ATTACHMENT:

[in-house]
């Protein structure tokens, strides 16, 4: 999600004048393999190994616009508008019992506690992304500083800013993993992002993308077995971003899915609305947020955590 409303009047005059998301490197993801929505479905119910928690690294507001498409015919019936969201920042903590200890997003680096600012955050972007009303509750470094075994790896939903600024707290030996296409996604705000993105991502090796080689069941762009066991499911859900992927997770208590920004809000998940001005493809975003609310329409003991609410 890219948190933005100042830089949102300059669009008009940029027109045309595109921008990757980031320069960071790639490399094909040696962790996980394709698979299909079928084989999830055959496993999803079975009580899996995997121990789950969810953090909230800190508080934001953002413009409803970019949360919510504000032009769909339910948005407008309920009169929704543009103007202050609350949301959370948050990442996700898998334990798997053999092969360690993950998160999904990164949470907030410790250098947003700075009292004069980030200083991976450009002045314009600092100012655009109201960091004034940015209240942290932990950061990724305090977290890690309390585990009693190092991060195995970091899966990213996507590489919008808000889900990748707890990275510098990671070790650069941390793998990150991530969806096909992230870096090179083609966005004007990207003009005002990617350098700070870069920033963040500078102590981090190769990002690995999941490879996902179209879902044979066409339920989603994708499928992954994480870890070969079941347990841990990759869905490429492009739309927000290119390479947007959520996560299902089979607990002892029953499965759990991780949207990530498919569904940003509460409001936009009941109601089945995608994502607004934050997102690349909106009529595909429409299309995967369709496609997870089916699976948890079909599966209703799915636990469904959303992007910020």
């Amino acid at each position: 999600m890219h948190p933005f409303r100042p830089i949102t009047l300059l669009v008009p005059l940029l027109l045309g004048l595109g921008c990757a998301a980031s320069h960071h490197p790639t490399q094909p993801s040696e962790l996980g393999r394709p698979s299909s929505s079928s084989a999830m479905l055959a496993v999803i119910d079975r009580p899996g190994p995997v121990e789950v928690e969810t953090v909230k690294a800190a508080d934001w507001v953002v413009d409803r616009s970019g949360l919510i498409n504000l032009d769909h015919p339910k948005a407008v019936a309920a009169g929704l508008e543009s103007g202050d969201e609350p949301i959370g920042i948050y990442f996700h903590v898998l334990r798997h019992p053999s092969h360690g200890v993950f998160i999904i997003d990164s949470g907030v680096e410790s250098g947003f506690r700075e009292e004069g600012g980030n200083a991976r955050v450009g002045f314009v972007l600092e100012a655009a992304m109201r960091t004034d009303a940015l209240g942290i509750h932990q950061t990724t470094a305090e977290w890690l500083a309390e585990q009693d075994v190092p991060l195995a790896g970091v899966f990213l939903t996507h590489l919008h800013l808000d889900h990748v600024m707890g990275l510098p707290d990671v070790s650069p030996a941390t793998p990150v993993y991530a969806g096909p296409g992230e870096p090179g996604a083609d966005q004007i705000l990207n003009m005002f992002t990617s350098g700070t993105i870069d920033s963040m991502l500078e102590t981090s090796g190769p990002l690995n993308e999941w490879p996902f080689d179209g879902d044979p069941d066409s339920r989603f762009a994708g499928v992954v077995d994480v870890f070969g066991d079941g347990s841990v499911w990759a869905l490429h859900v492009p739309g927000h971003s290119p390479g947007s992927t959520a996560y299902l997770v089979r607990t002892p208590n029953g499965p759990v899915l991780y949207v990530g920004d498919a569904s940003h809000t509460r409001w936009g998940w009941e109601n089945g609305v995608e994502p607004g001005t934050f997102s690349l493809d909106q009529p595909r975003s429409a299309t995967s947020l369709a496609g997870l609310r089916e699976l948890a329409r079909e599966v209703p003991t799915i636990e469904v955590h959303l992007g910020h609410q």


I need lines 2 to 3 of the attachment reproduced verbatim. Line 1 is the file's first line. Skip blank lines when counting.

């Protein structure tokens, strides 16, 4: 999600004048393999190994616009508008019992506690992304500083800013993993992002993308077995971003899915609305947020955590 409303009047005059998301490197993801929505479905119910928690690294507001498409015919019936969201920042903590200890997003680096600012955050972007009303509750470094075994790896939903600024707290030996296409996604705000993105991502090796080689069941762009066991499911859900992927997770208590920004809000998940001005493809975003609310329409003991609410 890219948190933005100042830089949102300059669009008009940029027109045309595109921008990757980031320069960071790639490399094909040696962790996980394709698979299909079928084989999830055959496993999803079975009580899996995997121990789950969810953090909230800190508080934001953002413009409803970019949360919510504000032009769909339910948005407008309920009169929704543009103007202050609350949301959370948050990442996700898998334990798997053999092969360690993950998160999904990164949470907030410790250098947003700075009292004069980030200083991976450009002045314009600092100012655009109201960091004034940015209240942290932990950061990724305090977290890690309390585990009693190092991060195995970091899966990213996507590489919008808000889900990748707890990275510098990671070790650069941390793998990150991530969806096909992230870096090179083609966005004007990207003009005002990617350098700070870069920033963040500078102590981090190769990002690995999941490879996902179209879902044979066409339920989603994708499928992954994480870890070969079941347990841990990759869905490429492009739309927000290119390479947007959520996560299902089979607990002892029953499965759990991780949207990530498919569904940003509460409001936009009941109601089945995608994502607004934050997102690349909106009529595909429409299309995967369709496609997870089916699976948890079909599966209703799915636990469904959303992007910020």
């Amino acid at each position: 999600m890219h948190p933005f409303r100042p830089i949102t009047l300059l669009v008009p005059l940029l027109l045309g004048l595109g921008c990757a998301a980031s320069h960071h490197p790639t490399q094909p993801s040696e962790l996980g393999r394709p698979s299909s929505s079928s084989a999830m479905l055959a496993v999803i119910d079975r009580p899996g190994p995997v121990e789950v928690e969810t953090v909230k690294a800190a508080d934001w507001v953002v413009d409803r616009s970019g949360l919510i498409n504000l032009d769909h015919p339910k948005a407008v019936a309920a009169g929704l508008e543009s103007g202050d969201e609350p949301i959370g920042i948050y990442f996700h903590v898998l334990r798997h019992p053999s092969h360690g200890v993950f998160i999904i997003d990164s949470g907030v680096e410790s250098g947003f506690r700075e009292e004069g600012g980030n200083a991976r955050v450009g002045f314009v972007l600092e100012a655009a992304m109201r960091t004034d009303a940015l209240g942290i509750h932990q950061t990724t470094a305090e977290w890690l500083a309390e585990q009693d075994v190092p991060l195995a790896g970091v899966f990213l939903t996507h590489l919008h800013l808000d889900h990748v600024m707890g990275l510098p707290d990671v070790s650069p030996a941390t793998p990150v993993y991530a969806g096909p296409g992230e870096p090179g996604a083609d966005q004007i705000l990207n003009m005002f992002t990617s350098g700070t993105i870069d920033s963040m991502l500078e102590t981090s090796g190769p990002l690995n993308e999941w490879p996902f080689d179209g879902d044979p069941d066409s339920r989603f762009a994708g499928v992954v077995d994480v870890f070969g066991d079941g347990s841990v499911w990759a869905l490429h859900v492009p739309g927000h971003s290119p390479g947007s992927t959520a996560y299902l997770v089979r607990t002892p208590n029953g499965p759990v899915l991780y949207v990530g920004d498919a569904s940003h809000t509460r409001w936009g998940w009941e109601n089945g609305v995608e994502p607004g001005t934050f997102s690349l493809d909106q009529p595909r975003s429409a299309t995967s947020l369709a496609g997870l609310r089916e699976l948890a329409r079909e599966v209703p003991t799915i636990e469904v955590h959303l992007g910020h609410q």